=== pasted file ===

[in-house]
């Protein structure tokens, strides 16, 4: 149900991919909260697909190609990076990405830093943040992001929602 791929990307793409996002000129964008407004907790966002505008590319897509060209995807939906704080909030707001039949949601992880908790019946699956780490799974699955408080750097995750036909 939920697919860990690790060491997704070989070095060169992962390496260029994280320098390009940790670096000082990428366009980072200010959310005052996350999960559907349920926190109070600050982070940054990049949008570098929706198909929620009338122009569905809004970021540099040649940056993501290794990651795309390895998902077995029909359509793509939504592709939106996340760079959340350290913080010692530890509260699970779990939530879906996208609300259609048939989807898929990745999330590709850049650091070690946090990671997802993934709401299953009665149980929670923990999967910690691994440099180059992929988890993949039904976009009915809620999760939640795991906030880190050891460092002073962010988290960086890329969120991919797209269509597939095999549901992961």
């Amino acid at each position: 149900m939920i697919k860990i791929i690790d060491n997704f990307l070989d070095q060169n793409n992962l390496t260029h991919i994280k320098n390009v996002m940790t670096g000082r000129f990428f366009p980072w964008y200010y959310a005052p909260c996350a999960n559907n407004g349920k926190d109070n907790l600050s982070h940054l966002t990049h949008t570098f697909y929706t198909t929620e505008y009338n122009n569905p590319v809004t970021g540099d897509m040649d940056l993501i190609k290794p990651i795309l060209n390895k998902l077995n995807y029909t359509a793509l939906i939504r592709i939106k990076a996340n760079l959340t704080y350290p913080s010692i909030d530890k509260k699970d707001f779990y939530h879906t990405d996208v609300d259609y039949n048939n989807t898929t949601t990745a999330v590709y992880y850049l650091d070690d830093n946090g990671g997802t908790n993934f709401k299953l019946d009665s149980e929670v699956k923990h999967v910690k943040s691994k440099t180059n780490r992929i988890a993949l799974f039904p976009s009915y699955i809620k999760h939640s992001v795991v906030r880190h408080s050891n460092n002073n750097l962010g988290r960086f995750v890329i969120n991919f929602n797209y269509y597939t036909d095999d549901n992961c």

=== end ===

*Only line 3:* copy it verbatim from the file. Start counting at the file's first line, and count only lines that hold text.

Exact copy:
């Amino acid at each position: 149900m939920i697919k860990i791929i690790d060491n997704f990307l070989d070095q060169n793409n992962l390496t260029h991919i994280k320098n390009v996002m940790t670096g000082r000129f990428f366009p980072w964008y200010y959310a005052p909260c996350a999960n559907n407004g349920k926190d109070n907790l600050s982070h940054l966002t990049h949008t570098f697909y929706t198909t929620e505008y009338n122009n569905p590319v809004t970021g540099d897509m040649d940056l993501i190609k290794p990651i795309l060209n390895k998902l077995n995807y029909t359509a793509l939906i939504r592709i939106k990076a996340n760079l959340t704080y350290p913080s010692i909030d530890k509260k699970d707001f779990y939530h879906t990405d996208v609300d259609y039949n048939n989807t898929t949601t990745a999330v590709y992880y850049l650091d070690d830093n946090g990671g997802t908790n993934f709401k299953l019946d009665s149980e929670v699956k923990h999967v910690k943040s691994k440099t180059n780490r992929i988890a993949l799974f039904p976009s009915y699955i809620k999760h939640s992001v795991v906030r880190h408080s050891n460092n002073n750097l962010g988290r960086f995750v890329i969120n991919f929602n797209y269509y597939t036909d095999d549901n992961c």